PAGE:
I4CE inputs to the Commission “Stiglitz-Stern” on carbon prices
A high-level international Commission
Launched in November 2016 at the COP22 in Morocco, at the invitation of the two Co-Chairs of the Carbon Pricing Leadership Coalition (CPLC) High Level Assembly, Ségolène Royal and Feike Sijbesma, the High-Level Commission on Carbon Prices, led by the two famous economits Joseph Stiglitz, and Lord Nicholas Stern, gathers 11 economists, climate change and energy specialists from all over the world, to help spur successful implementation of the Paris Agreement.
The Commission’s objective was to identify indicative corridors of carbon prices which can be used to guide the design of carbon pricing instruments and other climate policies, regulations, and measures to incentivize bold climate action and stimulate learning and innovation to deliver on the ambition of the Paris Agreement and support the achievement of the Sustainable Development Goals.
The report of the Commission
The Commission has disclosed its report on 29 May 2017.
Its key messages :
- The Commission recognizes that different countries will choose different instruments to implement their climate policies and put a price on carbon, depending on national and local circumstances and on the support they receive.
- Based on evidence from industry, policy experience, and relevant literature, and taking into account the strengths and limitations of the respective information sources, this Commission concludes that, in a supportive policy environment, the explicit carbon-price level consistent with the Paris temperature target is at least US$40–80/tCO2 by 2020 and US$50–100/tCO2 by 2030.
- The appropriate carbon-price levels will therefore vary across countries. In lower-income countries they may actually be lower than the ranges proposed, in part because complementary actions taken may be less costly or because the distributional and ethical issues to be tackled may be more complex.
- Of vital importance for the effectiveness of climate policy, particularly carbon pricing, is that future paths and policies not only be clear but also credible.
- The implementation of carbon pricing would also need to duly consider the non-climate benefits of carbon pricing (for instance, the generation of additional government revenue), the local context, and the political economy (including the policy environment, the adjustment costs, the distributional impacts, and the political and social acceptability of the carbon price). Depending on the other particular policies adopted, large co-benefits may be derived that go beyond climate such as lower pollution and congestion levels, healthier ecosystems, broader access to modern energy, and so on.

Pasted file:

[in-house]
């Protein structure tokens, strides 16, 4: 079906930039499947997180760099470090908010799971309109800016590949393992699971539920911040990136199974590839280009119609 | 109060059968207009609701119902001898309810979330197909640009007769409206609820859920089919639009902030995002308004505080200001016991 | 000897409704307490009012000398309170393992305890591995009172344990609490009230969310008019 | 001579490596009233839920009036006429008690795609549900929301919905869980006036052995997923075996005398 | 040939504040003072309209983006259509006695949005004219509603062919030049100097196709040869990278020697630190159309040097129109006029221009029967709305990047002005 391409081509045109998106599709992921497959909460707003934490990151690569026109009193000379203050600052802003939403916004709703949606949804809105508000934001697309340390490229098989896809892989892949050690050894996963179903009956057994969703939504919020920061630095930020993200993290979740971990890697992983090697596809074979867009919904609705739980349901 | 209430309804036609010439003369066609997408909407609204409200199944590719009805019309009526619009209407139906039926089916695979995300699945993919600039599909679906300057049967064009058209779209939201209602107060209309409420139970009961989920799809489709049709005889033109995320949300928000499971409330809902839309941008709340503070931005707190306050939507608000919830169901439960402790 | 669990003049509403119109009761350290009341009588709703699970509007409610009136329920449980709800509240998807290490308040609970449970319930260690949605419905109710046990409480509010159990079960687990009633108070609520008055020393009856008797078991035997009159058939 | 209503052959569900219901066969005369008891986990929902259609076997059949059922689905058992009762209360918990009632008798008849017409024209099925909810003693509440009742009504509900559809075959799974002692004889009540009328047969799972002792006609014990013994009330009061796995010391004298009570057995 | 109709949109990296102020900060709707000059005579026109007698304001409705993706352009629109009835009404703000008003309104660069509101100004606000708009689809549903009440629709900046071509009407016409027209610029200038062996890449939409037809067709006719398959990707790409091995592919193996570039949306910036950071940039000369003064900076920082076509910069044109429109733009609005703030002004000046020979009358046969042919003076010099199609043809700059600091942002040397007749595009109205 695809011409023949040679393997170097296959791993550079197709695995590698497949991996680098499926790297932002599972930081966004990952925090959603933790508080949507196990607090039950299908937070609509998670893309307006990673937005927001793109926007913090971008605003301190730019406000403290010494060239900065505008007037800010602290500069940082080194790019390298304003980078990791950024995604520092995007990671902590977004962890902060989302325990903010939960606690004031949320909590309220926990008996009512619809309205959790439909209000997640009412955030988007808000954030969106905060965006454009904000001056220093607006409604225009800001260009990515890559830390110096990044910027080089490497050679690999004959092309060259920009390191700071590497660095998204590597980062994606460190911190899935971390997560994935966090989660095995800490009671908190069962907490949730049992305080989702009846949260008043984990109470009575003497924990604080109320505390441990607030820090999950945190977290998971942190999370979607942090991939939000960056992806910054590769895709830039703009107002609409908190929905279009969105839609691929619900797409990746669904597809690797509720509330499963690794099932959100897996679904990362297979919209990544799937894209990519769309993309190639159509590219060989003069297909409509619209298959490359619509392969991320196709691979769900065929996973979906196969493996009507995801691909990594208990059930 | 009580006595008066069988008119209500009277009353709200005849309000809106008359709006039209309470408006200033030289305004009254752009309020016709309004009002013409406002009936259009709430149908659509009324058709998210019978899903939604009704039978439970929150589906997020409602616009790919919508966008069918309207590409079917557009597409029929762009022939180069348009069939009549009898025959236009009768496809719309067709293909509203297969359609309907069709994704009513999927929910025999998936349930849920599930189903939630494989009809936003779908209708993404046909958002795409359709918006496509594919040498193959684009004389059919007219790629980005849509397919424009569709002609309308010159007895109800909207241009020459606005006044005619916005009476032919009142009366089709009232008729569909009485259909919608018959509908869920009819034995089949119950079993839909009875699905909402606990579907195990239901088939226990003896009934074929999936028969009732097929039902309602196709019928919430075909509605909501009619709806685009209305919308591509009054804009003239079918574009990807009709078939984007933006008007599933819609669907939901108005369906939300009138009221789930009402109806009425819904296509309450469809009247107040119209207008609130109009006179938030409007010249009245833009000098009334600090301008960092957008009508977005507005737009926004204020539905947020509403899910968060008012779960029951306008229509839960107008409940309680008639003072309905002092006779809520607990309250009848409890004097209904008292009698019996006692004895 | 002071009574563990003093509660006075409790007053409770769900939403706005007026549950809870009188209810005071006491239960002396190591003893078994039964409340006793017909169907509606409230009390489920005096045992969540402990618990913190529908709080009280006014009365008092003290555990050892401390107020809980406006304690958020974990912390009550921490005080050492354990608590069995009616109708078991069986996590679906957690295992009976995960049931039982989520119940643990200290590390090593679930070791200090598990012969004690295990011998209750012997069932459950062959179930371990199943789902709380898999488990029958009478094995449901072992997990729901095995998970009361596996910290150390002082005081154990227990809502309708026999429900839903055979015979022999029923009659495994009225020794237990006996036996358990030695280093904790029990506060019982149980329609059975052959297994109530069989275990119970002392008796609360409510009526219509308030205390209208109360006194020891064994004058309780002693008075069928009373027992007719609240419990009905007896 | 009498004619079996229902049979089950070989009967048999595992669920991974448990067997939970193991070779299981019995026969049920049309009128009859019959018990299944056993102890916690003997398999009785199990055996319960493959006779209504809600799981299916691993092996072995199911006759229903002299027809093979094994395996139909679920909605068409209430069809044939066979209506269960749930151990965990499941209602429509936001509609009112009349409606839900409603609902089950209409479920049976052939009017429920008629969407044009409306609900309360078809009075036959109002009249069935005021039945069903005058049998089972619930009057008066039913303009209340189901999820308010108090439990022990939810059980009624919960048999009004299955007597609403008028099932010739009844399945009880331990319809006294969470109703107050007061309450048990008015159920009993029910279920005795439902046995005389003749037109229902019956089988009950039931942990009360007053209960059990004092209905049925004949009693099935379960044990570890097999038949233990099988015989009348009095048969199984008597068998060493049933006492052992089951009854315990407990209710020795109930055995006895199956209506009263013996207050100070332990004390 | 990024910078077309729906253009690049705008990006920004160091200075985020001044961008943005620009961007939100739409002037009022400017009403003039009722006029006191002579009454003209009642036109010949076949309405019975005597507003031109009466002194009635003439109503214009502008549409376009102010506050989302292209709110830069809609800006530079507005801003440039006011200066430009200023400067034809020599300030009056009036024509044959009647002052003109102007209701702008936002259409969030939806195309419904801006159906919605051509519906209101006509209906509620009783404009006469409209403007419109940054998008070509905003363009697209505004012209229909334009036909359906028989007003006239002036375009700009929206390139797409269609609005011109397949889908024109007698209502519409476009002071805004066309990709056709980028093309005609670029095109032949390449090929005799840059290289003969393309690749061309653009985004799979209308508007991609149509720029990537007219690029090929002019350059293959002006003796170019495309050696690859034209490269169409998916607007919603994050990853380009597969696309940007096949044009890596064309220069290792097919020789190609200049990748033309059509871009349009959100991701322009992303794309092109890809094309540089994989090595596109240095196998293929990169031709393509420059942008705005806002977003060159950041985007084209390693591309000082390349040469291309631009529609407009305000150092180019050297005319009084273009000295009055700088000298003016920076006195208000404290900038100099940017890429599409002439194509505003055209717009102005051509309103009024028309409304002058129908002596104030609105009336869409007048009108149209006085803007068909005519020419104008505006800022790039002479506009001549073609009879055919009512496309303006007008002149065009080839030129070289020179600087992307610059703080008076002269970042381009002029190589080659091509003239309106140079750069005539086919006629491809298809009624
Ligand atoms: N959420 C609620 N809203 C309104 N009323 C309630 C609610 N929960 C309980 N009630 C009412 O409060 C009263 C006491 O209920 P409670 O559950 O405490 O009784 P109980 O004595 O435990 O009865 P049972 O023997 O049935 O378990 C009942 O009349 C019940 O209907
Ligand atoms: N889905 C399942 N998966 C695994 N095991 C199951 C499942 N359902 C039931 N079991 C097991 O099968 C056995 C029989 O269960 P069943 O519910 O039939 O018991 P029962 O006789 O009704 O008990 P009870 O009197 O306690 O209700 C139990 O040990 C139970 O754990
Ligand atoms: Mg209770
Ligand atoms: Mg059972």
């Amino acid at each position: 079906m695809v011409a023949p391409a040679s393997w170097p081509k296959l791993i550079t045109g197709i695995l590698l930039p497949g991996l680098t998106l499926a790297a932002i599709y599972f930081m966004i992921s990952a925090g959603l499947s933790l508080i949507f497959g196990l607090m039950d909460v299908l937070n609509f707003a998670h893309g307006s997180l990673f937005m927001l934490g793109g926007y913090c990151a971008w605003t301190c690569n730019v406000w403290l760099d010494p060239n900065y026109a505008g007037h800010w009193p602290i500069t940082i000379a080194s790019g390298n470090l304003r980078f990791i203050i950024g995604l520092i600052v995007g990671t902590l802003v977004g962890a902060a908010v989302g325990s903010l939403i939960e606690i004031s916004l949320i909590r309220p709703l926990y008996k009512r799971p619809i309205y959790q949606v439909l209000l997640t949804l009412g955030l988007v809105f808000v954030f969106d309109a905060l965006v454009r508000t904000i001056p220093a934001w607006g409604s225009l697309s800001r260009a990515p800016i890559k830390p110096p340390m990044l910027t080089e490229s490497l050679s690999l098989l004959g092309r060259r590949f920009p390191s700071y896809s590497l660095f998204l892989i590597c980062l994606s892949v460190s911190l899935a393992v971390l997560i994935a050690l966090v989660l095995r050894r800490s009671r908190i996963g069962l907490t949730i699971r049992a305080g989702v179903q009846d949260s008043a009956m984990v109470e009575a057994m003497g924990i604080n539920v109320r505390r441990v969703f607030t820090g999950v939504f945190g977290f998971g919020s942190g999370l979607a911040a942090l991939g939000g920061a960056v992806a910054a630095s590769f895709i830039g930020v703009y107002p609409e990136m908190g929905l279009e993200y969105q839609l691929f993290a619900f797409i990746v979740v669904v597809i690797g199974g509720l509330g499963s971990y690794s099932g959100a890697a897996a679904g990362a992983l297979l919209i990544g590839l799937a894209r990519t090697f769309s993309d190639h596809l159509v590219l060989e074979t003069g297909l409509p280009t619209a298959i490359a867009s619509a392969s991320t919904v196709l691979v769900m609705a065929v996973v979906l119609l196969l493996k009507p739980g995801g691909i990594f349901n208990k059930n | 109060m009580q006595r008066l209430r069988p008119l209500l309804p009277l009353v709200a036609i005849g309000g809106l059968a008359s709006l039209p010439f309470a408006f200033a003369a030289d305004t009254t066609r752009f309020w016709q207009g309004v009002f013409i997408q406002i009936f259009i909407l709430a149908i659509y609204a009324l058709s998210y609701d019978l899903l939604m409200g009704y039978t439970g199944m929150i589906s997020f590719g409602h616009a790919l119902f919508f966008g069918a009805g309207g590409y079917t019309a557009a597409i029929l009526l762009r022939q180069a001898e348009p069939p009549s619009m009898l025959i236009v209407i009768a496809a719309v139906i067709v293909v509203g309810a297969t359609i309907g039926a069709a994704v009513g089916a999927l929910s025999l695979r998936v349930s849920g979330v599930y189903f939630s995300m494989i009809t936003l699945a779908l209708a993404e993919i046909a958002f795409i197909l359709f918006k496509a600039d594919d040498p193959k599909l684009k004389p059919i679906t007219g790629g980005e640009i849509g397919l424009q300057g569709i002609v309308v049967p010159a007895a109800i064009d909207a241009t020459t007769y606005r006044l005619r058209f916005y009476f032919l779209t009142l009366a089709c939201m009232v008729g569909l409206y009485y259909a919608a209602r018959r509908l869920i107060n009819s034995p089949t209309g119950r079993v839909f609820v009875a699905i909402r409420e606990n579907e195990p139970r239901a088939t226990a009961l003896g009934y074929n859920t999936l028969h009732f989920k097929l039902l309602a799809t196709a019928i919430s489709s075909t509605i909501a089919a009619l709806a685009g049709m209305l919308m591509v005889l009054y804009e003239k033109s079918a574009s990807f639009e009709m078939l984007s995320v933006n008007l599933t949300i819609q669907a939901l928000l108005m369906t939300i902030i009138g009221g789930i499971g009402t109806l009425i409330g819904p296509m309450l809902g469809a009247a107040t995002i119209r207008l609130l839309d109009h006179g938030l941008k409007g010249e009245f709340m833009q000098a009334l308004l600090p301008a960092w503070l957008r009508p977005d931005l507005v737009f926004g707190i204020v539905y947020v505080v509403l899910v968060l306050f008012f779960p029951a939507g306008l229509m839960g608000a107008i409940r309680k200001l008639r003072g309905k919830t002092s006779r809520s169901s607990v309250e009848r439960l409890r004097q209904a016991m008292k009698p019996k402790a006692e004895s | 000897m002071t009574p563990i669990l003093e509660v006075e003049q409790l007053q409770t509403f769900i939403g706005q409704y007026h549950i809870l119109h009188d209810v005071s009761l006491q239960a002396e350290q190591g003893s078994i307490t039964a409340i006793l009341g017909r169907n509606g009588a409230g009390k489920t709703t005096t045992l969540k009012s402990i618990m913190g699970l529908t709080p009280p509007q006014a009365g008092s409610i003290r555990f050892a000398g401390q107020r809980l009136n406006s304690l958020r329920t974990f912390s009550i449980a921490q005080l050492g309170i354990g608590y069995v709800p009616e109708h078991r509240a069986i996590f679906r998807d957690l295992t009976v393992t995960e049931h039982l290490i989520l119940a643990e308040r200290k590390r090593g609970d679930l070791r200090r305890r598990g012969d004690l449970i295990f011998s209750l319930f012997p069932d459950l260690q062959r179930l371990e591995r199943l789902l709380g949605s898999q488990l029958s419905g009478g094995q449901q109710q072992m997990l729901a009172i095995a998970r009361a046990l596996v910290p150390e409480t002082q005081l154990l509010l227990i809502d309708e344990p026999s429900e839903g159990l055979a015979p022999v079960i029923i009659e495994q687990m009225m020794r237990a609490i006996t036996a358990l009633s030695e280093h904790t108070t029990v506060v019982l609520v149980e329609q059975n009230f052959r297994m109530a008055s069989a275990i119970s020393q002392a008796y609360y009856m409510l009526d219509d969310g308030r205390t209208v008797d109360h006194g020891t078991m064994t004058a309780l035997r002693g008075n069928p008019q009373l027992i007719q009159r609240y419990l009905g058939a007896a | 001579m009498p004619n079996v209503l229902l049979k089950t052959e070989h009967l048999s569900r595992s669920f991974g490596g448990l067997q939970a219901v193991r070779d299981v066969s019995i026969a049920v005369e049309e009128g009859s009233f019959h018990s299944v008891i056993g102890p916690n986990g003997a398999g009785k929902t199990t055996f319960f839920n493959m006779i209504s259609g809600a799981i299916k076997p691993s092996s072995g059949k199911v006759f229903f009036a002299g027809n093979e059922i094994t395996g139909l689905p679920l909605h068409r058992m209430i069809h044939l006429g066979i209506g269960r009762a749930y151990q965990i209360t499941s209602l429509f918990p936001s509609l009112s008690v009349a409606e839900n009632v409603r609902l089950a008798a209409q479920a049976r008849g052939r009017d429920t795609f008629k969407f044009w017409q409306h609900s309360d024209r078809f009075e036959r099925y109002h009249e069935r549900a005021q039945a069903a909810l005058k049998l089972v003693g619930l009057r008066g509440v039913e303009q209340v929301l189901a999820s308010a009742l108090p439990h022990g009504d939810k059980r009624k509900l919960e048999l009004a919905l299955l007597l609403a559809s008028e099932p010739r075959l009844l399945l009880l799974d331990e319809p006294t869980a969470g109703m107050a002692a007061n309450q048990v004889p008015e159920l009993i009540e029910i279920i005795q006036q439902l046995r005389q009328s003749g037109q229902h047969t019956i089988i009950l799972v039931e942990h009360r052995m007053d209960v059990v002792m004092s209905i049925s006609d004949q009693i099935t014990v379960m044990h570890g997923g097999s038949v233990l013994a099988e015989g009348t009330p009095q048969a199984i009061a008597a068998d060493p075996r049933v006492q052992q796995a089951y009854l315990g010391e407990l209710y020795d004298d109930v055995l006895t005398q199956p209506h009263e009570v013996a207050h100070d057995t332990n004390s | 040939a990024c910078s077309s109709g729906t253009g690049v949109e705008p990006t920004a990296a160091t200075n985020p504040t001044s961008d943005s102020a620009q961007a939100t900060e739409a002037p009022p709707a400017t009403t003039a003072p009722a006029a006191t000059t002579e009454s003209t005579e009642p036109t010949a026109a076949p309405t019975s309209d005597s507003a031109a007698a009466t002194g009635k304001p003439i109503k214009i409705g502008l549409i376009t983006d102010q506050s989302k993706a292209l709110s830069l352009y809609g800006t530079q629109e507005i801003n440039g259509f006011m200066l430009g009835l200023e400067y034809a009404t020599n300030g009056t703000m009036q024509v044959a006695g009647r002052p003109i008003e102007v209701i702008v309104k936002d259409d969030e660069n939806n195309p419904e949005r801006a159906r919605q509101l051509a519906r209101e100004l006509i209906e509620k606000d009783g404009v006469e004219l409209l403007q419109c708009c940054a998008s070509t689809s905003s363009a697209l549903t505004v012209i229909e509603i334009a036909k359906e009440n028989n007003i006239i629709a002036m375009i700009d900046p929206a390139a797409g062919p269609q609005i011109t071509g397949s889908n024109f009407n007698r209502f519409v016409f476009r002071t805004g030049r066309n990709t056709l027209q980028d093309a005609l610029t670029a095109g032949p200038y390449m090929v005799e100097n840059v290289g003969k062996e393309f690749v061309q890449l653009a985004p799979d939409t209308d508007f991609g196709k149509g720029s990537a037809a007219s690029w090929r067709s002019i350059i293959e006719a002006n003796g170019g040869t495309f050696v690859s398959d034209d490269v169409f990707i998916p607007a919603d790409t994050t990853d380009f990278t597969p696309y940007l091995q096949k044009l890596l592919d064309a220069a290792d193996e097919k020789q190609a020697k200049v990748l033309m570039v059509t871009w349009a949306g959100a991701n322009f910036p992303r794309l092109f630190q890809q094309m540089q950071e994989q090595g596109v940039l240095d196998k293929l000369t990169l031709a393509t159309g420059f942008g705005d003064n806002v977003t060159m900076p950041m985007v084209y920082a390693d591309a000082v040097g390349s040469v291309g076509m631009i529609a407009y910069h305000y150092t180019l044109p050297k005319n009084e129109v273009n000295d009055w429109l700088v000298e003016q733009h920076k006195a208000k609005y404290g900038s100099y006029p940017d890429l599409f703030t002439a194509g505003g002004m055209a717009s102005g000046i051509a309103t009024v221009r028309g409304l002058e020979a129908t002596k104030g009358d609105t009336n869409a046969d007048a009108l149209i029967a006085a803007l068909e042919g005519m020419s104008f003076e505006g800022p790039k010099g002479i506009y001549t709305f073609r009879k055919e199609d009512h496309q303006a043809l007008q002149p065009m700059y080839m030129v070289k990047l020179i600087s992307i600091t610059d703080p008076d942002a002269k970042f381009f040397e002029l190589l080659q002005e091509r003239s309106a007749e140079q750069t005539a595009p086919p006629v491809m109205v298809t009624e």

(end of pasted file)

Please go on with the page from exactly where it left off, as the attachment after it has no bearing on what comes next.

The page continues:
The contribution of I4CE
To feed the production of this report, I4CE has provided commissioners and authors with three recommendations to make the report useful for decision-makers (economic players, governments, financiers, international agencies):
- Define a vision of what a net-zero emission world by 2050 requires, explaining conditions to achieve this Paris agreement target and all underlying assumptions by providing a range of appropriate social carbon costs.
- Provide guidance for policy-makers and economic players to develop their own price that reflects national and local circumstances – the report could provide an explicit insight on how a low-carbon vision can be translated into and achieved by applying a carbon price or value.
- Establish a process that continues to support the updating of the “confidence corridor” after the release of the report. This could inter alia involve establishing a framework to update and insert carbon values into the Global Climate Change Agenda, UNFCCC, Paris Agreement landscape, etc.
January 2017 : I4CE input to the Commission – How to make the report the most comprehensible and impacting for public and private decision makers to foster their climate actions.
January 2017: Presentation at the informal meeting in Paris organised by France Strategies : Do internal carbon prices make a difference on corporate strategies?